The sight of it trying to flee from him catalyzed some deep predatory impulse, and he pressed his foot onto the angel’s ankle, holding it easily in place. “No you don’t.” He hooked the thing beneath its shoulders and lifted it from the ground; it was astonishingly light. It mewled weakly at him. “Shut up, I’m trying to help you.” He adjusted it in his arms so that he held it like a lover, or a fainted woman. He carried it back to his car, listening for the sound of the barroom door opening behind him, of laughter or a challenge chasing him down the sidewalk. But the door stayed shut. He walked in silence.
Amy was awake when he got home, silhouetted in the doorway. Brian pulled the angel from the passenger seat, cradled it against his chest. He watched her face alter subtly, watched as some dark hope crawled across it like an insect, and he squashed it before it could do any real harm.
“It’s not him,” he said. “It’s something else.”
She stood away from the door and let him come in.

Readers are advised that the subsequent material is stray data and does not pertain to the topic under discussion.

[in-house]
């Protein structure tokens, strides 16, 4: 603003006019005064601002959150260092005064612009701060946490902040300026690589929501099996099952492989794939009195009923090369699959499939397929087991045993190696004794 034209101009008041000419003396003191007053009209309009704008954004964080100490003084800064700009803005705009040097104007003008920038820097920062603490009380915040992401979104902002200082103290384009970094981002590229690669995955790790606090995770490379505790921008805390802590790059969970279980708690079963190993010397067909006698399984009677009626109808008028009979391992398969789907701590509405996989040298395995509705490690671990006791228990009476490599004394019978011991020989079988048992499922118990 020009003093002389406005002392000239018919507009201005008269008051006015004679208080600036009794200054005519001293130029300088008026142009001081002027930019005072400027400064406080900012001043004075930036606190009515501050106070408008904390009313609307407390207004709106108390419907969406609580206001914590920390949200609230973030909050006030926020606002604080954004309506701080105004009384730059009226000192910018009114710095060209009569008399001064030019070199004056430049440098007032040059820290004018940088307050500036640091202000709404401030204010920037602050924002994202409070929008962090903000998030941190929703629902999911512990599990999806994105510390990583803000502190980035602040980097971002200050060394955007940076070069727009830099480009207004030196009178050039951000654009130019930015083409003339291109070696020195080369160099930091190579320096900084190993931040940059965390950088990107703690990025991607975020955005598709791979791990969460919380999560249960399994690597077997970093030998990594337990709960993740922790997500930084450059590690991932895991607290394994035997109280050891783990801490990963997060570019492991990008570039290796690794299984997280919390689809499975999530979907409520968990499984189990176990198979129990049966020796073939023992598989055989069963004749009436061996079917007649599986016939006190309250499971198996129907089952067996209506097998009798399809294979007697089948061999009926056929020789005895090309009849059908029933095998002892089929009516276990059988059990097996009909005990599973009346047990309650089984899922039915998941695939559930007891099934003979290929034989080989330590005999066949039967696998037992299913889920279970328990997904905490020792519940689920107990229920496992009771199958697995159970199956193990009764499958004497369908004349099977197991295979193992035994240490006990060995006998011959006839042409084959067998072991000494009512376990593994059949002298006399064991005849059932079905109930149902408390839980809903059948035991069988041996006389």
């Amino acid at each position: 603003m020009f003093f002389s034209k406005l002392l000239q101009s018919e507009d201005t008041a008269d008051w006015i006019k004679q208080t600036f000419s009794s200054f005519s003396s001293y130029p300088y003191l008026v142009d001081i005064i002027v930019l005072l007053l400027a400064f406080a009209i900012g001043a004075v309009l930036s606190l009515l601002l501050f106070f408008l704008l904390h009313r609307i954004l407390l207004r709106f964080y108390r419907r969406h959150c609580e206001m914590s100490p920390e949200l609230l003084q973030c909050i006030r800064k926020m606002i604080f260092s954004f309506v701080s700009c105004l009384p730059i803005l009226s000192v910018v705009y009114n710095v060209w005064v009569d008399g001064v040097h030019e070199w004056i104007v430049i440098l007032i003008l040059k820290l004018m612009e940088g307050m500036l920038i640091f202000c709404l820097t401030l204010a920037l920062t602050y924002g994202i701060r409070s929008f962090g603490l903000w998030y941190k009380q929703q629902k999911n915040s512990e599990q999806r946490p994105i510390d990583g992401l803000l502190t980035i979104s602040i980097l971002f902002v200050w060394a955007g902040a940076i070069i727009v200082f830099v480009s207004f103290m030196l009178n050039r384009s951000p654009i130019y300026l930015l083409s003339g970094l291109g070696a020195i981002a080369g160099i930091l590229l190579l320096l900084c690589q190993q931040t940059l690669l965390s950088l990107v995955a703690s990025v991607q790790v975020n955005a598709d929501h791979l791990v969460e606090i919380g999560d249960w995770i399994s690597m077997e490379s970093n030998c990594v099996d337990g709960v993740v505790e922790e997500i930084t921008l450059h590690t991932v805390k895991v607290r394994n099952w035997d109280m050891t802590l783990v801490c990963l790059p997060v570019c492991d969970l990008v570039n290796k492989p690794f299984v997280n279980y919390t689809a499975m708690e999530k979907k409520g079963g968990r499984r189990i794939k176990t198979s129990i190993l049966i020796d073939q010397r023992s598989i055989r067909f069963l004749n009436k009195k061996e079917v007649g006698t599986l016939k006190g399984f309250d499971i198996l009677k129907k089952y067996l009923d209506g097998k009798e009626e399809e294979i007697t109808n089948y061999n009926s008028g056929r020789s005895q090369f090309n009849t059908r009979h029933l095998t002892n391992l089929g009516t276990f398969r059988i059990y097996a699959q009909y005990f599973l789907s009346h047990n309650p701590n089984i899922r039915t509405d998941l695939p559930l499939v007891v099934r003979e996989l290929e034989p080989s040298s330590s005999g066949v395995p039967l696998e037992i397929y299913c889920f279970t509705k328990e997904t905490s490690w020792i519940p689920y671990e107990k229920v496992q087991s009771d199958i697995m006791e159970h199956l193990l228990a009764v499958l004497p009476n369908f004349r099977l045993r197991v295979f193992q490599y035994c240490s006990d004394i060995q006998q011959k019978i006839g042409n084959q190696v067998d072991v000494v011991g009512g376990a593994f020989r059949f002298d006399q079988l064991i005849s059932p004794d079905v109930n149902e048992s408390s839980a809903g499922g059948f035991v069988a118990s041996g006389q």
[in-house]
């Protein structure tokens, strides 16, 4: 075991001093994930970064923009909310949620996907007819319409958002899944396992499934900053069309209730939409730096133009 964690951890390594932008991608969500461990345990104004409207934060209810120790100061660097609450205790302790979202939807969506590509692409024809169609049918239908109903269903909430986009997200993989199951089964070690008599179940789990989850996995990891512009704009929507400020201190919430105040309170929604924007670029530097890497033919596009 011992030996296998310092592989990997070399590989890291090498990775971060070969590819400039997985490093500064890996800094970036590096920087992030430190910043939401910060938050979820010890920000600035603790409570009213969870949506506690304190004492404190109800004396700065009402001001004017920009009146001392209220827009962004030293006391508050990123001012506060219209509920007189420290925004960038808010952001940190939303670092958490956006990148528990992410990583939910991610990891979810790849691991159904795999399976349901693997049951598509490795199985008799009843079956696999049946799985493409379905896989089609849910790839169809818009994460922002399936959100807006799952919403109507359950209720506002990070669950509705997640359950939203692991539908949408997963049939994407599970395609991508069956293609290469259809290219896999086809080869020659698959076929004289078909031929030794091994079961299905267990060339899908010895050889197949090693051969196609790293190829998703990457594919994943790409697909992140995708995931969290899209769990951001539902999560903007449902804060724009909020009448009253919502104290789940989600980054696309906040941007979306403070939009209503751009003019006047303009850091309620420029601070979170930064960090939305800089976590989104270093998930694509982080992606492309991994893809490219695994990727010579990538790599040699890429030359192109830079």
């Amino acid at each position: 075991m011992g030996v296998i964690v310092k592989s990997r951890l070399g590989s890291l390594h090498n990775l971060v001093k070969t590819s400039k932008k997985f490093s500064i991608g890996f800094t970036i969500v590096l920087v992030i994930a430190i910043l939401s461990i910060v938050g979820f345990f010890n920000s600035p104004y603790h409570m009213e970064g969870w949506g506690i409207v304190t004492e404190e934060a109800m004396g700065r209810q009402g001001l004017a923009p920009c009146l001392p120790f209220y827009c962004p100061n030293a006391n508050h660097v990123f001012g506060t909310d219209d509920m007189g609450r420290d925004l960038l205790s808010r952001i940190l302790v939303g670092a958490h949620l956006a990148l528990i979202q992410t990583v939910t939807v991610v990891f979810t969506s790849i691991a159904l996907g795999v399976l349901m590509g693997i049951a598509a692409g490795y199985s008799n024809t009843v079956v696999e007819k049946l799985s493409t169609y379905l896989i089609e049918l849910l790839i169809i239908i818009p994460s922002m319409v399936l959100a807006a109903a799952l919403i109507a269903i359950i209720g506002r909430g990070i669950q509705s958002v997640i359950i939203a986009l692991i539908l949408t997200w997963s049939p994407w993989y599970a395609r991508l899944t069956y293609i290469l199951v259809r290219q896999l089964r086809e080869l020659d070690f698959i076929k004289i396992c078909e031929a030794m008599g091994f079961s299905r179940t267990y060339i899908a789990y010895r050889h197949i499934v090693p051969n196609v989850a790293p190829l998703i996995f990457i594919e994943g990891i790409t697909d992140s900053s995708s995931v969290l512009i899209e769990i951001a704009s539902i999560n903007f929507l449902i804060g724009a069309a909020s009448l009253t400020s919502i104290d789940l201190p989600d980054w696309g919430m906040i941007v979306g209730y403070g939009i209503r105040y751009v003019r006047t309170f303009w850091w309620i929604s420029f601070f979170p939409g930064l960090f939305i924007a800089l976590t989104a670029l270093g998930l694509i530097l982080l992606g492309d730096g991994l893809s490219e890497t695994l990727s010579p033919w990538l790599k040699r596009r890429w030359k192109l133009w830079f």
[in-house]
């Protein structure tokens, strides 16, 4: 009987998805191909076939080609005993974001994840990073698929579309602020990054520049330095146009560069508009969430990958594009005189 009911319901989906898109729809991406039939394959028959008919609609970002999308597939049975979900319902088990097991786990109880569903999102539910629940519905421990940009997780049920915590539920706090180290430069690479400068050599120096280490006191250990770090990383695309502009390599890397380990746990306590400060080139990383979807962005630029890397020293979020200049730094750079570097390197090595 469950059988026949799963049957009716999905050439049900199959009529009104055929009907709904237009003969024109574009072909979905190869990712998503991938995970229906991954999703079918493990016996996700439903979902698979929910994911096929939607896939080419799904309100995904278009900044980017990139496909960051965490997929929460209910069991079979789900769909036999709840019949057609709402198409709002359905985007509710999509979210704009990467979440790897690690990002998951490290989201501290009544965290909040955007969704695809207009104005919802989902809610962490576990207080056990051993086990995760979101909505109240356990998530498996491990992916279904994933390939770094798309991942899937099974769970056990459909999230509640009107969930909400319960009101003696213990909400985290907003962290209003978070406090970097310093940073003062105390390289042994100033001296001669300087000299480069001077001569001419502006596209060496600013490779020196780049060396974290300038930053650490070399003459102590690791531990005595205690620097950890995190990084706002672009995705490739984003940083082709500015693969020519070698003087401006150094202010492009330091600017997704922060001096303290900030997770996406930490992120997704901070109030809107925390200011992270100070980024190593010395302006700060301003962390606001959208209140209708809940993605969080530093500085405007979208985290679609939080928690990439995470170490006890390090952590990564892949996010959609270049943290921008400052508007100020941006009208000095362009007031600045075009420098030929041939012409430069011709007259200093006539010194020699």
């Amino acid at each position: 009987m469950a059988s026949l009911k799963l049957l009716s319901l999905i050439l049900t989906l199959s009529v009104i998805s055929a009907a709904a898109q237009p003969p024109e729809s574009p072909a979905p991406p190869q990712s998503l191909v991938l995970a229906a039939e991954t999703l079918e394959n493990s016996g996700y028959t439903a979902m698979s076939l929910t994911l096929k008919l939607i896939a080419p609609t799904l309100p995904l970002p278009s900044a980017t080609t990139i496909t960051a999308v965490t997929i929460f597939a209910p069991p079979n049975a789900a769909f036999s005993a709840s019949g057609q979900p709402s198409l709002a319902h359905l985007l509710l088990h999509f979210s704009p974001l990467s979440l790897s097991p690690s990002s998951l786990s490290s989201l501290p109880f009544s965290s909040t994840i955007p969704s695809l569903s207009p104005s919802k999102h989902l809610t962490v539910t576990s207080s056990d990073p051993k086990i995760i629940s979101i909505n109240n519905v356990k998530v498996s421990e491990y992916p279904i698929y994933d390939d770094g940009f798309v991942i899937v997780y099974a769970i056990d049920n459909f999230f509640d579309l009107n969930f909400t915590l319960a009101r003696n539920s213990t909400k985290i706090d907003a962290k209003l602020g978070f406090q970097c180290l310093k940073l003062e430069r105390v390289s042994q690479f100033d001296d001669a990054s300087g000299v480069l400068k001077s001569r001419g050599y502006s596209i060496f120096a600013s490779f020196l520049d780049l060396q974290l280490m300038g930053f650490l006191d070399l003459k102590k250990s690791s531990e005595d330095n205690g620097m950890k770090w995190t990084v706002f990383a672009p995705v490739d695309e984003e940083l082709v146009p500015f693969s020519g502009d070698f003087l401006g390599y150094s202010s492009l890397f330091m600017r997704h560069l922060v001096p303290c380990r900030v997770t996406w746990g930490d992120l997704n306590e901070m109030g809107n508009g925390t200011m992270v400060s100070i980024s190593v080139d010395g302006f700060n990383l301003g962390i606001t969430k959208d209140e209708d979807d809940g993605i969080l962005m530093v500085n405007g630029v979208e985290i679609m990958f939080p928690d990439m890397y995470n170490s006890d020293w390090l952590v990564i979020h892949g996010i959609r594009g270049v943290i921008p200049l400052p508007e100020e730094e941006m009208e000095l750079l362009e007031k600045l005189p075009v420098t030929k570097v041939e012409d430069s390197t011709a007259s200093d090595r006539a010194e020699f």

Dodger, who had been dozing in the hallway, lurched to his feet with a sliding and skittering of claws and growled fiercely at it, his lips curled away from his teeth.
“Get away, you,” Brian said. He eased past him, bearing his load down the hall.
He laid it in Toby’s bed. Together he and Amy stood over it, watching as it stared back at them with dark flat eyes, its body twisting away from them as if it could fold itself into another place altogether. Its fingers plucked at the train-spangled bedsheets, wrapping them around its nakedness. Amy leaned over and helped to tuck she sheets around it.
“He’s hurt,” she said.
“I know. I guess a lot of them are found that way.”
“Should we call somebody?”